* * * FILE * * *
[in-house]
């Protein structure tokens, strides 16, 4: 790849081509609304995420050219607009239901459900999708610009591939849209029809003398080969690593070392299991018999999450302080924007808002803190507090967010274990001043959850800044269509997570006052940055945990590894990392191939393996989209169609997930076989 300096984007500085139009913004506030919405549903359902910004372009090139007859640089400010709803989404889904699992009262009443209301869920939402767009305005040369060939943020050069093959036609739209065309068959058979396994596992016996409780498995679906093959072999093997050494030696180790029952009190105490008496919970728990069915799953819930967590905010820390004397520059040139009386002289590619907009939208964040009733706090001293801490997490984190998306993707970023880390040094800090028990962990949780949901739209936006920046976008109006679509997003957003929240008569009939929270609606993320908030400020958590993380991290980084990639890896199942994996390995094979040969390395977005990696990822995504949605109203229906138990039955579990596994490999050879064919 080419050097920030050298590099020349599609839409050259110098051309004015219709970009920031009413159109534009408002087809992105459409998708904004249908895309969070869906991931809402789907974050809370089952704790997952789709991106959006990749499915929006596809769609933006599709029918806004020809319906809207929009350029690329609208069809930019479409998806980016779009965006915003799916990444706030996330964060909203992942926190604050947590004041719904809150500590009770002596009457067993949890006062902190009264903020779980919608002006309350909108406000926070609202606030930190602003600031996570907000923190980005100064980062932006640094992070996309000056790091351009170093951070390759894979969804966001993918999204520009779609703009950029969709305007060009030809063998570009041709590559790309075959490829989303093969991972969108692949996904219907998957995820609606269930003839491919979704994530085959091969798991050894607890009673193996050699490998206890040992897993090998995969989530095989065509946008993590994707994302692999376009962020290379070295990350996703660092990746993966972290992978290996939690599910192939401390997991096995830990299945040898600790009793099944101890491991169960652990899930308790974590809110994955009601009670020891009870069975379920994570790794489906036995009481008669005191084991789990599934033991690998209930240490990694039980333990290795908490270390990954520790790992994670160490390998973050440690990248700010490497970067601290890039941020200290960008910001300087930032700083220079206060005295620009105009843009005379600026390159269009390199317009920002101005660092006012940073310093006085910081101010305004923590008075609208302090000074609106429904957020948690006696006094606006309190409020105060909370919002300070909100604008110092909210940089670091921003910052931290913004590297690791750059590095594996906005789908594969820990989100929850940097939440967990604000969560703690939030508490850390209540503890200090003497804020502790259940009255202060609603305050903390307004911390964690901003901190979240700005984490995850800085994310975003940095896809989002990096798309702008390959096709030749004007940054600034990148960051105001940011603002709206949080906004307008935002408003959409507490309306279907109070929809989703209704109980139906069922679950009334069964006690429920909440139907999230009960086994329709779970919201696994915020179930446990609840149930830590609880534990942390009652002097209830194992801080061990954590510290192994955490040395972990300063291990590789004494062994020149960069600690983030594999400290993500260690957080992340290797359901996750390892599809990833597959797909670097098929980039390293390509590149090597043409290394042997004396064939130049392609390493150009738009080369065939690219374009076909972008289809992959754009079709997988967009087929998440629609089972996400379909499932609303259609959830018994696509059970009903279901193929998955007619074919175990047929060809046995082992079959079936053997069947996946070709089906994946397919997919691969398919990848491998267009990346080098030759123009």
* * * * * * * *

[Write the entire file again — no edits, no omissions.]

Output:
[in-house]
């Protein structure tokens, strides 16, 4: 790849081509609304995420050219607009239901459900999708610009591939849209029809003398080969690593070392299991018999999450302080924007808002803190507090967010274990001043959850800044269509997570006052940055945990590894990392191939393996989209169609997930076989 300096984007500085139009913004506030919405549903359902910004372009090139007859640089400010709803989404889904699992009262009443209301869920939402767009305005040369060939943020050069093959036609739209065309068959058979396994596992016996409780498995679906093959072999093997050494030696180790029952009190105490008496919970728990069915799953819930967590905010820390004397520059040139009386002289590619907009939208964040009733706090001293801490997490984190998306993707970023880390040094800090028990962990949780949901739209936006920046976008109006679509997003957003929240008569009939929270609606993320908030400020958590993380991290980084990639890896199942994996390995094979040969390395977005990696990822995504949605109203229906138990039955579990596994490999050879064919 080419050097920030050298590099020349599609839409050259110098051309004015219709970009920031009413159109534009408002087809992105459409998708904004249908895309969070869906991931809402789907974050809370089952704790997952789709991106959006990749499915929006596809769609933006599709029918806004020809319906809207929009350029690329609208069809930019479409998806980016779009965006915003799916990444706030996330964060909203992942926190604050947590004041719904809150500590009770002596009457067993949890006062902190009264903020779980919608002006309350909108406000926070609202606030930190602003600031996570907000923190980005100064980062932006640094992070996309000056790091351009170093951070390759894979969804966001993918999204520009779609703009950029969709305007060009030809063998570009041709590559790309075959490829989303093969991972969108692949996904219907998957995820609606269930003839491919979704994530085959091969798991050894607890009673193996050699490998206890040992897993090998995969989530095989065509946008993590994707994302692999376009962020290379070295990350996703660092990746993966972290992978290996939690599910192939401390997991096995830990299945040898600790009793099944101890491991169960652990899930308790974590809110994955009601009670020891009870069975379920994570790794489906036995009481008669005191084991789990599934033991690998209930240490990694039980333990290795908490270390990954520790790992994670160490390998973050440690990248700010490497970067601290890039941020200290960008910001300087930032700083220079206060005295620009105009843009005379600026390159269009390199317009920002101005660092006012940073310093006085910081101010305004923590008075609208302090000074609106429904957020948690006696006094606006309190409020105060909370919002300070909100604008110092909210940089670091921003910052931290913004590297690791750059590095594996906005789908594969820990989100929850940097939440967990604000969560703690939030508490850390209540503890200090003497804020502790259940009255202060609603305050903390307004911390964690901003901190979240700005984490995850800085994310975003940095896809989002990096798309702008390959096709030749004007940054600034990148960051105001940011603002709206949080906004307008935002408003959409507490309306279907109070929809989703209704109980139906069922679950009334069964006690429920909440139907999230009960086994329709779970919201696994915020179930446990609840149930830590609880534990942390009652002097209830194992801080061990954590510290192994955490040395972990300063291990590789004494062994020149960069600690983030594999400290993500260690957080992340290797359901996750390892599809990833597959797909670097098929980039390293390509590149090597043409290394042997004396064939130049392609390493150009738009080369065939690219374009076909972008289809992959754009079709997988967009087929998440629609089972996400379909499932609303259609959830018994696509059970009903279901193929998955007619074919175990047929060809046995082992079959079936053997069947996946070709089906994946397919997919691969398919990848491998267009990346080098030759123009």